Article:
Here are your morning headlines for Wednesday, January 3:
- Akron faces lawsuit over changes to retiree healthcare benefits;
- Shots fired at Cleveland Hopkins;
- Youngstown business owner to be deported;
- Aultman finalizes purchase of Alliance Community Hospital;
- Lakewood considers new rules on pit bull ownership;
- Abortion advertising campaign challenges stigma;
- Tax amnesty period begins;
- Teen charged in deadly crash gets probation;
- Mother pleads not guilty in death of child;
- Akron keeps warming centers open;
Akron faces lawsuit over changes to retiree healthcare benefits
Akron’s former chief prosecutor is suing the city over changes to healthcare benefits for retired workers. The city says it will only give supplemental insurance to spouses and children who buy primary insurance through the Ohio Public Employee Retirement System. Former Chief Prosecutor Douglas Powley argues retiree spouses are not required by law to buy insurance before receiving supplemental coverage from the state. Powley is suing to block the new requirement. The Beacon Journal reports more than 2,400 retirees and 1,600 dependents were getting supplemental coverage last year.
Shots fired at Cleveland Hopkins
Shots have been fired at Cleveland Hopkins International Airport. Police say there are no injuries and at least one vehicle has been damaged in the incident. The shooting began around 3 a.m. this morning. The incident involved an argument between an unknown number of male suspects who began shooting as they drove away from the airport. The cause of the incident is unknown. Police are still searching for the suspects.
Youngstown business owner to be deported
A small business owner in Youngstown credited with revitalizing the city’s downtown is facing deportation this weekend. Amer Othman Adi, 57, owns Downtown Circle Convenience and Deli. Adi has been fighting deportation for the last two decades. Immigration and Customs Enforcement in September gave Adi three months to leave the country. Adi will fly to Amman, Jordan on Sunday.
Aultman finalizes purchase of Alliance Community Hospital
The Aultman Health Foundation has completed its purchase of Alliance Community Hospital. The purchase was finalized Monday, following an agreement signed in October. Under the agreement, Alliance hospital will keep its name and tailor its services to the surrounding community. The hospital board will be evenly split between the Alliance Citizens Health Association Board and the Aultman Health Foundation Board.
Lakewood considers new rules on pit bull ownership
The city of Lakewood is looking to end a ban on dangerous breeds of dogs, including pit bulls. City Council voted Tuesday to replace the ban with a set of regulations for people who want to own certain breeds within city limits. Owners would be required to register their dogs, pay a $50 dollar fee, and have at least $100,000 in liability insurance for the dog. Dogs would also need to be muzzled and kept on a leash shorter than six feet long if their owners are not present. A special committee still needs to decide whether the ordinance can go to a full council vote. Some critical dog owners say the ordinance discriminates against certain breeds without addressing safety concerns.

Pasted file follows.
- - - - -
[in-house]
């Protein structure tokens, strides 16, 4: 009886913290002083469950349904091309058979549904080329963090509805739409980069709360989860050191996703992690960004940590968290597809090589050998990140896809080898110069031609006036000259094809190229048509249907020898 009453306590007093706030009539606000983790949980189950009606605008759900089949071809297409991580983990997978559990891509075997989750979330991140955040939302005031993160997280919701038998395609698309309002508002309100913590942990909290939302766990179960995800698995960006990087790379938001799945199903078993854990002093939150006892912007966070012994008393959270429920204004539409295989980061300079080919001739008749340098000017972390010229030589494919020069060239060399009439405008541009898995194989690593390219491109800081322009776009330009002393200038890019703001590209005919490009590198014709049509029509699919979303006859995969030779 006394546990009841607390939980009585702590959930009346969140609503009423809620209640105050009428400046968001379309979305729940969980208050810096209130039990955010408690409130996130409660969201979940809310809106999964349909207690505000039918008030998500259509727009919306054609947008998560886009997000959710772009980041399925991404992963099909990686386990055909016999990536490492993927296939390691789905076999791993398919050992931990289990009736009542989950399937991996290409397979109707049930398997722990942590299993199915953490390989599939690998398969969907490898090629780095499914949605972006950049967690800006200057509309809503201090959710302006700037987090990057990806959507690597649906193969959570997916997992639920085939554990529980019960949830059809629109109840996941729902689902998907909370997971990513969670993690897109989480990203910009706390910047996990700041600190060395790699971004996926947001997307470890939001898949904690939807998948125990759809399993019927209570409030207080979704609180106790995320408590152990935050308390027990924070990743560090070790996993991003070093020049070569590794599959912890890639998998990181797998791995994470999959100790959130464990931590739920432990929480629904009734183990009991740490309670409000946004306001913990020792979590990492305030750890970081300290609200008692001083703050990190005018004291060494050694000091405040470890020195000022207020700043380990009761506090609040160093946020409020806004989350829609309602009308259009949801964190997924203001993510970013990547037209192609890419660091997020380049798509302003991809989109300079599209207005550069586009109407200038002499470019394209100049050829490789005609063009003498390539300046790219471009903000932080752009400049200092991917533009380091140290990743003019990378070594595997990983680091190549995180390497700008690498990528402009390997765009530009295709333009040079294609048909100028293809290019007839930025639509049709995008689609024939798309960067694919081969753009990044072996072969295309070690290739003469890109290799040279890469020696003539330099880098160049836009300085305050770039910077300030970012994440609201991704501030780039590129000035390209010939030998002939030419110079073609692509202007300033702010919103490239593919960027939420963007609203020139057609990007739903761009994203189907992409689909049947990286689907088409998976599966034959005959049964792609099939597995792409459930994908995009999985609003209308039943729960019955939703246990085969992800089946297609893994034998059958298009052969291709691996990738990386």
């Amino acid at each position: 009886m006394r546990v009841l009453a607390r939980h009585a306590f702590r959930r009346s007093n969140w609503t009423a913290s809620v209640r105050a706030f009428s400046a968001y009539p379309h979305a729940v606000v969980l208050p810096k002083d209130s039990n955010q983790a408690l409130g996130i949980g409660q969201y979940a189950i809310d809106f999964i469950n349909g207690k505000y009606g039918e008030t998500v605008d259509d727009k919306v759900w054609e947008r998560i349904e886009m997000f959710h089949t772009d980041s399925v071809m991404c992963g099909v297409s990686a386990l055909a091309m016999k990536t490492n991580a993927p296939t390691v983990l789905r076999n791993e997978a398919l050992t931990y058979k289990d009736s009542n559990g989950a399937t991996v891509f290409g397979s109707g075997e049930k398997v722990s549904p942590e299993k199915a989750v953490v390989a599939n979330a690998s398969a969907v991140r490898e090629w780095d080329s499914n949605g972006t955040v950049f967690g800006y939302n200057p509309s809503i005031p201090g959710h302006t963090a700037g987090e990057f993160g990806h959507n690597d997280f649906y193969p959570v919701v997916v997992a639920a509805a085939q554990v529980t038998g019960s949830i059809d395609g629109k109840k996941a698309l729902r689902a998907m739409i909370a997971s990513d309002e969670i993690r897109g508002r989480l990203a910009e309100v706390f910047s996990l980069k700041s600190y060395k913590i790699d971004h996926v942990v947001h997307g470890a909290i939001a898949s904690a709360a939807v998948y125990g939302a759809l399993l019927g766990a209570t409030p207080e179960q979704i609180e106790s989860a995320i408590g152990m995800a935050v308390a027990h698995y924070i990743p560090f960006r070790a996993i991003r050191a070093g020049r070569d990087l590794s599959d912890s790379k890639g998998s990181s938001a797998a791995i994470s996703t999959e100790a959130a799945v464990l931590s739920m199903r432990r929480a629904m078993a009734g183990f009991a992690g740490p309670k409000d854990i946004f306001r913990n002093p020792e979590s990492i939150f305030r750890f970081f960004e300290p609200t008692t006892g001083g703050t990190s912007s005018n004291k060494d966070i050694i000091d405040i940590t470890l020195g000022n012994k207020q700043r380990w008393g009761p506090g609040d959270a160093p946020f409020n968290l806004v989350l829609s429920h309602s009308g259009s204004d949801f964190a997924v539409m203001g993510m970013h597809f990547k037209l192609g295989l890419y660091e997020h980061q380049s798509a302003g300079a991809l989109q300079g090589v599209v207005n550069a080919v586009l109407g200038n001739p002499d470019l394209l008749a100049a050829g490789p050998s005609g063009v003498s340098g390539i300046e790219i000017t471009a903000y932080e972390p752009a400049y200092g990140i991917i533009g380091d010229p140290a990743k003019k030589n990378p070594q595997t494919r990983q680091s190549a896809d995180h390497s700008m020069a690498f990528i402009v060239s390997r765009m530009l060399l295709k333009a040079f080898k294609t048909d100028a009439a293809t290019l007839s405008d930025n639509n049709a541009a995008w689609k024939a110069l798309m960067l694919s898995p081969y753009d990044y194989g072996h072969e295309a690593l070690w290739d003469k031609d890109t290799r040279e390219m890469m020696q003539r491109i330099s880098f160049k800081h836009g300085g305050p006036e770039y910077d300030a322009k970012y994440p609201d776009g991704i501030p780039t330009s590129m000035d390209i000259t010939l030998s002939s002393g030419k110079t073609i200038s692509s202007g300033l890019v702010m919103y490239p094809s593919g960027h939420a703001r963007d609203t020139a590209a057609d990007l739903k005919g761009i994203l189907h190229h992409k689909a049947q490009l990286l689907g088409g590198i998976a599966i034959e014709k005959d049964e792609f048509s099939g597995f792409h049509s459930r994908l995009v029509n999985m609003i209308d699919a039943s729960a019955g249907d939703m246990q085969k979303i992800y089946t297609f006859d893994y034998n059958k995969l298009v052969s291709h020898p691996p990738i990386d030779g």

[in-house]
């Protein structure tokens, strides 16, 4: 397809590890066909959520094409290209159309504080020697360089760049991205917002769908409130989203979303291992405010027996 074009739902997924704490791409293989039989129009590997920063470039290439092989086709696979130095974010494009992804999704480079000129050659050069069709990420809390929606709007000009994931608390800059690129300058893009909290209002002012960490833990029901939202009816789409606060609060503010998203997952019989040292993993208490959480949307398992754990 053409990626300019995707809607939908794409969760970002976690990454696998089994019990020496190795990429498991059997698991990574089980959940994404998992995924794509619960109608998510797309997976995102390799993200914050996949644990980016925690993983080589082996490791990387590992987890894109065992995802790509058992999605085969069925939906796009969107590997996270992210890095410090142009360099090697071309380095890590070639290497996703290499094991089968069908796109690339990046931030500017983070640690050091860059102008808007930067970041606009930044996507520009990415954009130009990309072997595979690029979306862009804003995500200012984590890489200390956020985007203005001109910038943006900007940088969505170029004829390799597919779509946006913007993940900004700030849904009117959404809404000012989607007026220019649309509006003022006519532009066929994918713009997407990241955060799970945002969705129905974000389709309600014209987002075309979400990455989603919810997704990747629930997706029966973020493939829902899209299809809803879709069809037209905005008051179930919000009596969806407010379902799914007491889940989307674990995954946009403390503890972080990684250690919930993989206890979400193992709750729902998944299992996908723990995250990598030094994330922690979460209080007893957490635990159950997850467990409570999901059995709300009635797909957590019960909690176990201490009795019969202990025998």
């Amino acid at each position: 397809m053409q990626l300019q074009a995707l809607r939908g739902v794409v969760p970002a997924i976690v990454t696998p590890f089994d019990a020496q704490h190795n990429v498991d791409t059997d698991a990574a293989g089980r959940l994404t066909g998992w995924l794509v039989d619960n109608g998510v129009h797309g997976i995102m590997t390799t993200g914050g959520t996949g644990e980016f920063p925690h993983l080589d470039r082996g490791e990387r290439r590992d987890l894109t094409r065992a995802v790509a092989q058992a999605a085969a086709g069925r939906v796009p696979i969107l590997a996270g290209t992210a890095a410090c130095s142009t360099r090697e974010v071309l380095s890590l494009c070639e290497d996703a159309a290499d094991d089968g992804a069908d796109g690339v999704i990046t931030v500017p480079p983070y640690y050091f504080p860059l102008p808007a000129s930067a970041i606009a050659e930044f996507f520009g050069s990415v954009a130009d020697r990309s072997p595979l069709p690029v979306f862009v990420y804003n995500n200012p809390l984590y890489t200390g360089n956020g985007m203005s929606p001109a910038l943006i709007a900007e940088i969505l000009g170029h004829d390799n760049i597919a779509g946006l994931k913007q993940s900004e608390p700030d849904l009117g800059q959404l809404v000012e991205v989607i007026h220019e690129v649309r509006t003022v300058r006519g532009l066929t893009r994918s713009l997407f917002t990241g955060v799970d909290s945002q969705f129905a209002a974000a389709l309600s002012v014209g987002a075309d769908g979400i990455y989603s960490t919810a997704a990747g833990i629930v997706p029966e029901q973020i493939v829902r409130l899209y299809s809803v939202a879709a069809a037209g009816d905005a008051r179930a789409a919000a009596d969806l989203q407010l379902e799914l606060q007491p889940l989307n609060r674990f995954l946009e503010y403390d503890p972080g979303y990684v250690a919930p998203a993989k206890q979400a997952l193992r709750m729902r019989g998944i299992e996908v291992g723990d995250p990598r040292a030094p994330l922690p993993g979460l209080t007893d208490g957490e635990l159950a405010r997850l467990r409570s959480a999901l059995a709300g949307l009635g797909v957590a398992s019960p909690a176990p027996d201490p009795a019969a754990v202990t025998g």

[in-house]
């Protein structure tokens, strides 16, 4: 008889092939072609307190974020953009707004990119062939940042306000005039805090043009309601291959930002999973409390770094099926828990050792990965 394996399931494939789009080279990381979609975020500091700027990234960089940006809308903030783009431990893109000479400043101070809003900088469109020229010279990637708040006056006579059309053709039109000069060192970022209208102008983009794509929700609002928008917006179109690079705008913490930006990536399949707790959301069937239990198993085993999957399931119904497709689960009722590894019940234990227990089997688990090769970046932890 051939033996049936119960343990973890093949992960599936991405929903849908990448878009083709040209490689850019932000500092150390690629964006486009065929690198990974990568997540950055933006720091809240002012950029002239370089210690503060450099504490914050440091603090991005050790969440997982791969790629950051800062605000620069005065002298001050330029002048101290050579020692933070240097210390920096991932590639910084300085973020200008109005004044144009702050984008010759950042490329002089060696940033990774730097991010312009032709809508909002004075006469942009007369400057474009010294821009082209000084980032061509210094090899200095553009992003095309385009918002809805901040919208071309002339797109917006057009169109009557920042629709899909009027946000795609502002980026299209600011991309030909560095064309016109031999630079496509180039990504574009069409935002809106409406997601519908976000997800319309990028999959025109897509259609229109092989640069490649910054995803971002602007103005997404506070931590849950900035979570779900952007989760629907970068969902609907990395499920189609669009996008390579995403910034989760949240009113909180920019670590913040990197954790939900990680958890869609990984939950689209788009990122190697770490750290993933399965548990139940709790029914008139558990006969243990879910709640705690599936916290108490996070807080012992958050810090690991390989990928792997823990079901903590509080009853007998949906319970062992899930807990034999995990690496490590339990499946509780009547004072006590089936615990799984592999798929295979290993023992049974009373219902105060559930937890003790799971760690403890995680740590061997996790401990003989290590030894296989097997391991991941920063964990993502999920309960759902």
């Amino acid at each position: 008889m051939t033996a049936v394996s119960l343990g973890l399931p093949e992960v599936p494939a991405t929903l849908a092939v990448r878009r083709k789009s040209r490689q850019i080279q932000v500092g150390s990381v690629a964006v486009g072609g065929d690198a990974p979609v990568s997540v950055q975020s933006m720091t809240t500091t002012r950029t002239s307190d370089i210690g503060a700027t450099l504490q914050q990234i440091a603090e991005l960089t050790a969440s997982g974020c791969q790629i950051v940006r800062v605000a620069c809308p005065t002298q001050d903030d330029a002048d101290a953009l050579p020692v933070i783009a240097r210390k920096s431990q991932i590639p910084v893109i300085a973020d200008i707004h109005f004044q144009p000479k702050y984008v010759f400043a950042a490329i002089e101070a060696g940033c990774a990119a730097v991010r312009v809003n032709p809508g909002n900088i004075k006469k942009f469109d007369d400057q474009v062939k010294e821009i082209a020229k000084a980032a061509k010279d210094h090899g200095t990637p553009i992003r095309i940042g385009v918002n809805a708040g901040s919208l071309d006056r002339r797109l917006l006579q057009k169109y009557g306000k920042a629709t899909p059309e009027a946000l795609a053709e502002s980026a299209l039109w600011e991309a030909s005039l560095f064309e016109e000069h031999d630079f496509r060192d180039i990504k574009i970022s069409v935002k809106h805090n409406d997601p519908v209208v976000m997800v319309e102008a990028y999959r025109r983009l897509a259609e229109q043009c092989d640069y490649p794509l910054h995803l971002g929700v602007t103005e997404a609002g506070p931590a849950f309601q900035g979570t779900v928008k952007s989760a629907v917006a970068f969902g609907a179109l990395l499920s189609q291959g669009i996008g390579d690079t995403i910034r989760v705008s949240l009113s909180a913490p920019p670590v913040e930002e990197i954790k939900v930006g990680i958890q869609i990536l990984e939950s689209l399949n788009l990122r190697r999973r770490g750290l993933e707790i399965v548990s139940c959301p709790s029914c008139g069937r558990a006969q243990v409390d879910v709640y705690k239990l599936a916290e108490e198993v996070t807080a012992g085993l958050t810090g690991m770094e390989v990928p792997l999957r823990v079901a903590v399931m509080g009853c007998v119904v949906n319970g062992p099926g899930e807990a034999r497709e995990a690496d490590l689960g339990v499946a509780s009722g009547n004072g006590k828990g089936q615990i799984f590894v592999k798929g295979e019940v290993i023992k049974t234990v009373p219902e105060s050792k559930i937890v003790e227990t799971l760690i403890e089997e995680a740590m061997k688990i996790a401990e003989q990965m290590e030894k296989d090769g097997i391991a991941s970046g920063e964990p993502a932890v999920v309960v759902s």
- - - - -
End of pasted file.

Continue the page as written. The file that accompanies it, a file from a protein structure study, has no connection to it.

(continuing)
Abortion advertising campaign challenges stigma
Ohio's largest abortion clinic has launched an advertising campaign aimed at challenging the stigma around abortion. Preterm's My Abortion, My Life campaign includes 16 billboards around Cleveland, where the clinic is located. Each billboard displays a sentence beginning with "Abortion is..." and ending with a different phrase. Some phrases include "a parenting decision," ''necessary" and "your right." The campaign follows Gov. John Kasich's signing of legislation last month that prohibits doctors from performing abortions based on a diagnosis of Down syndrome.
Tax amnesty period begins
Ohio's six-week tax amnesty period is underway. The grace period gives taxpayers with unreported or underreported tax debts an opportunity to pay a reduced amount of interest and avoid owing further penalties if they settle up. The Ohio Department of Taxation is accepting applications for the amnesty program for residents and businesses until Feb. 15. During the amnesty window, eligible taxpayers who fully pay their delinquencies will pay half the normal interest and no extra penalties. It applies only to tax delinquencies that were due before May 1, 2017, and are currently unknown to the department.
Teen charged in deadly crash gets probation
A teenager who pleaded guilty to juvenile charges in the deaths of two teen passengers who died when she drove an SUV through a red light and collided with an Akron firetruck has received probation. A juvenile court judge in Akron said the 16-year-old girl will go to youth prison if she violates the terms of the one-year probation. The July crash killed Briyana Hayes, 15, and Lashae Johnson, 16.
Mother pleads not guilty in death of child
The mother of a developmentally disabled 5-year-old boy found buried in the backyard of a Cleveland home has pleaded not guilty to murder and other charges. Larissa Rodriguez didn't speak during her arraignment Tuesday. She remains in jail on a $1 million bond. Authorities found the body of Jordan Rodriguez buried in bags in the yard of his Cleveland home. Police say Larissa Rodriguez showed authorities where the boy was buried. She told police she and her boyfriend buried the boy after finding him unresponsive.
Akron keeps warming centers open
The city of Akron is keeping its four community centers open as warming centers through Saturday. Four centers -- Mason Park, Summit Lake, Patterson Park and Lawton Street -- will be open from 8:30 a.m. to 10 p.m.